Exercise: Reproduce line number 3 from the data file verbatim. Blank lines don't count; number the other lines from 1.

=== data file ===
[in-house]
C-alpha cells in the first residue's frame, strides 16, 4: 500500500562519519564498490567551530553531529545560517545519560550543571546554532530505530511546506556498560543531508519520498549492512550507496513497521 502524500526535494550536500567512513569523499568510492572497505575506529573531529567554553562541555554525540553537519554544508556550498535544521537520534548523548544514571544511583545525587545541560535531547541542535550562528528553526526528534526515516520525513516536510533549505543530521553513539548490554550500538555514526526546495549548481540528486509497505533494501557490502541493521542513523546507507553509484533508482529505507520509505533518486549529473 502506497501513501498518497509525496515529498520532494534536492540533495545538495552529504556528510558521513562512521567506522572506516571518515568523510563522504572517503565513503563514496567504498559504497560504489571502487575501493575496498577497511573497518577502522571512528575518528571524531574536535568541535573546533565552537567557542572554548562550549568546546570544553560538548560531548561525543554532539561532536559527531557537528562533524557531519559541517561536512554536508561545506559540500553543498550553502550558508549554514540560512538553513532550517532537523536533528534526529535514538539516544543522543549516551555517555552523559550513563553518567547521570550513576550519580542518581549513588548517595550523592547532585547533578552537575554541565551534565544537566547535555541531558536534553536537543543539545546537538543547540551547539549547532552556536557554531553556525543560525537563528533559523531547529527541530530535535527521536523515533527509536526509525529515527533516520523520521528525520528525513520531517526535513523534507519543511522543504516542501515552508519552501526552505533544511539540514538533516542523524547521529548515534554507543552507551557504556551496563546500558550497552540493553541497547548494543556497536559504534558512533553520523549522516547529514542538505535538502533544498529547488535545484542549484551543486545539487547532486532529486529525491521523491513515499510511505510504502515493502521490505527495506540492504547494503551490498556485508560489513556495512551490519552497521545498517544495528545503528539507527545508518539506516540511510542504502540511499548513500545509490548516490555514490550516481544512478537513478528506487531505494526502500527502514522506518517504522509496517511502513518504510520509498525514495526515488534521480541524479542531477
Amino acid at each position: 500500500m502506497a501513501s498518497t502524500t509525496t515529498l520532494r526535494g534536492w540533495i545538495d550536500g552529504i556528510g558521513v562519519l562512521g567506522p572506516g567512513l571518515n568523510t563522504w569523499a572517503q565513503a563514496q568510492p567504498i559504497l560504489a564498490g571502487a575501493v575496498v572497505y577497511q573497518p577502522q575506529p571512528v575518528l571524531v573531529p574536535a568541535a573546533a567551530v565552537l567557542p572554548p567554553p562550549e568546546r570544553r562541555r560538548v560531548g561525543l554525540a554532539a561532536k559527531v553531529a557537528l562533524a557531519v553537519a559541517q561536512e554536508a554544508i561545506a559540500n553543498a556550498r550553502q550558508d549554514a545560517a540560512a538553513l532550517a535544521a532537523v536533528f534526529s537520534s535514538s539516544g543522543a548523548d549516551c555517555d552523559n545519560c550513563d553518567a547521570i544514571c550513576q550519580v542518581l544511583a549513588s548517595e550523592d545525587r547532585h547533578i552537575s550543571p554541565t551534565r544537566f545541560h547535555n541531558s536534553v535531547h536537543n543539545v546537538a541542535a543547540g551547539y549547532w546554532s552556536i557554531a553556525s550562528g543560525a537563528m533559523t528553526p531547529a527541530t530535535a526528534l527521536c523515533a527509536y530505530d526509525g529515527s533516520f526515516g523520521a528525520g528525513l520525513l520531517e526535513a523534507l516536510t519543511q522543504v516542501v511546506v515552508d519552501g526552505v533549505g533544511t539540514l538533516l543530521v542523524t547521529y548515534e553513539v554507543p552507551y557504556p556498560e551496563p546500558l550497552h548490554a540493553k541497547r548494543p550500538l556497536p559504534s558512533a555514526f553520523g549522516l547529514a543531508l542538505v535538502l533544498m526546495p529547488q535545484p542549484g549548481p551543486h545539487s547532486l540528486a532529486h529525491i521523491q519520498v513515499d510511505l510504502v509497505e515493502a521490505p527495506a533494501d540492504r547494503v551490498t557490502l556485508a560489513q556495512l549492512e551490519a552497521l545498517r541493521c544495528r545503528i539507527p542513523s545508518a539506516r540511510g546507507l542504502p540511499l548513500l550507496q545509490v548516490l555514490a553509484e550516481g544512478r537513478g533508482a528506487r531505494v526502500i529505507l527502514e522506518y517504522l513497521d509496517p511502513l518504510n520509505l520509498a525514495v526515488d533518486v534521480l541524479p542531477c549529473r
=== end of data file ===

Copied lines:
Amino acid at each position: 500500500m502506497a501513501s498518497t502524500t509525496t515529498l520532494r526535494g534536492w540533495i545538495d550536500g552529504i556528510g558521513v562519519l562512521g567506522p572506516g567512513l571518515n568523510t563522504w569523499a572517503q565513503a563514496q568510492p567504498i559504497l560504489a564498490g571502487a575501493v575496498v572497505y577497511q573497518p577502522q575506529p571512528v575518528l571524531v573531529p574536535a568541535a573546533a567551530v565552537l567557542p572554548p567554553p562550549e568546546r570544553r562541555r560538548v560531548g561525543l554525540a554532539a561532536k559527531v553531529a557537528l562533524a557531519v553537519a559541517q561536512e554536508a554544508i561545506a559540500n553543498a556550498r550553502q550558508d549554514a545560517a540560512a538553513l532550517a535544521a532537523v536533528f534526529s537520534s535514538s539516544g543522543a548523548d549516551c555517555d552523559n545519560c550513563d553518567a547521570i544514571c550513576q550519580v542518581l544511583a549513588s548517595e550523592d545525587r547532585h547533578i552537575s550543571p554541565t551534565r544537566f545541560h547535555n541531558s536534553v535531547h536537543n543539545v546537538a541542535a543547540g551547539y549547532w546554532s552556536i557554531a553556525s550562528g543560525a537563528m533559523t528553526p531547529a527541530t530535535a526528534l527521536c523515533a527509536y530505530d526509525g529515527s533516520f526515516g523520521a528525520g528525513l520525513l520531517e526535513a523534507l516536510t519543511q522543504v516542501v511546506v515552508d519552501g526552505v533549505g533544511t539540514l538533516l543530521v542523524t547521529y548515534e553513539v554507543p552507551y557504556p556498560e551496563p546500558l550497552h548490554a540493553k541497547r548494543p550500538l556497536p559504534s558512533a555514526f553520523g549522516l547529514a543531508l542538505v535538502l533544498m526546495p529547488q535545484p542549484g549548481p551543486h545539487s547532486l540528486a532529486h529525491i521523491q519520498v513515499d510511505l510504502v509497505e515493502a521490505p527495506a533494501d540492504r547494503v551490498t557490502l556485508a560489513q556495512l549492512e551490519a552497521l545498517r541493521c544495528r545503528i539507527p542513523s545508518a539506516r540511510g546507507l542504502p540511499l548513500l550507496q545509490v548516490l555514490a553509484e550516481g544512478r537513478g533508482a528506487r531505494v526502500i529505507l527502514e522506518y517504522l513497521d509496517p511502513l518504510n520509505l520509498a525514495v526515488d533518486v534521480l541524479p542531477c549529473r